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Kubernetes, BYO workflows for efficent administration

 ·  ☕ 2 min read  ·  ✍️ Brett Johnson

I’ve recently started learning Kubernetes, working through the CKA curriculum and performing various administrative tasks. During my study so far, I have found that there are a lot of manual steps involved when looking at an end to end process. Often the process required to achieve an outcome requires the same data to be entered in multiple places, for example, labels and selectors.

A process which I have found to be overly manual and prone to misconfiguration is user management. Discussions with friends and the community to better understand the process taught me an essential lesson for managing Kubernetes.

Kubernetes provides the capability to achieve an outcome, but administrators need to build the workflows to efficiently and effectively manage the platform.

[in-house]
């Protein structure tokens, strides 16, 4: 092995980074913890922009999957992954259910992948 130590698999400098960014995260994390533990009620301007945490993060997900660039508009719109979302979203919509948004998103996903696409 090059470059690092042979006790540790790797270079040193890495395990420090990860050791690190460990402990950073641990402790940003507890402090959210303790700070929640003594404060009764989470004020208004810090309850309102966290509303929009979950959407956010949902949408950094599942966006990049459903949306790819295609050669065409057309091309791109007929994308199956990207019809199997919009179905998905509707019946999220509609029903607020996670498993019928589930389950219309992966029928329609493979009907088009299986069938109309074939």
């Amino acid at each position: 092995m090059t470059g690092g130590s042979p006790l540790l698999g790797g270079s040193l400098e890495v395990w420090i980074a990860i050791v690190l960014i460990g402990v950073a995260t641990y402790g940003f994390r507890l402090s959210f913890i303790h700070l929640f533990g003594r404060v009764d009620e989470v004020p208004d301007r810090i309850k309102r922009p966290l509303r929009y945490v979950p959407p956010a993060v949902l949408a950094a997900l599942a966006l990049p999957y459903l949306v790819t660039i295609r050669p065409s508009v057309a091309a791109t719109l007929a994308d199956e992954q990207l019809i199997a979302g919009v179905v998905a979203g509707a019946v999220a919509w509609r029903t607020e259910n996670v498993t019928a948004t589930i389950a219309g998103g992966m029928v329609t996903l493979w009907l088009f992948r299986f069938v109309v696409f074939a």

Kubernetes is intended to be managed using configuration files and code, and this can be confronting for many people starting with the platform. It is not viable to look at platform management as a series of individual tasks. Administrators must build workflows that interact with Kubernetes and other systems to achieve an outcome in a business suitable manner.

A workflow to grant user access to a Kubernetes cluster might take inputs such as username and an array of predefined roles. The workflow would then perform the following tasks:

  • Validate username uniqueness
  • Create a CSR for the new client certificate which will be used by the user
  • Create certificates with using the trust CA
  • Update database to track user access and roles
  • Distribute certificates to the user
  • Provide the user a kubectl config file
  • Lookup RoleBindings and ClusterRoleBinding configuration files relevant to the selected roles
  • Update the role configuration files by adding the user to the users' Subject field
  • Commit changes to VCS
    • This will trigger another workflow to apply the updates to Kubernetes

The above process as many steps and would be prone to error if performed manually. Also, consider the additional steps required for business-specific requirements. Building a workflow to automate those steps for us will yield efficency and consistency improvements.

When looking to learn Kubernetes, take the time and consider how you would use individual tasks as part of a larger process to manage the platform.

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Brett Johnson
Brett Johnson
Automator of things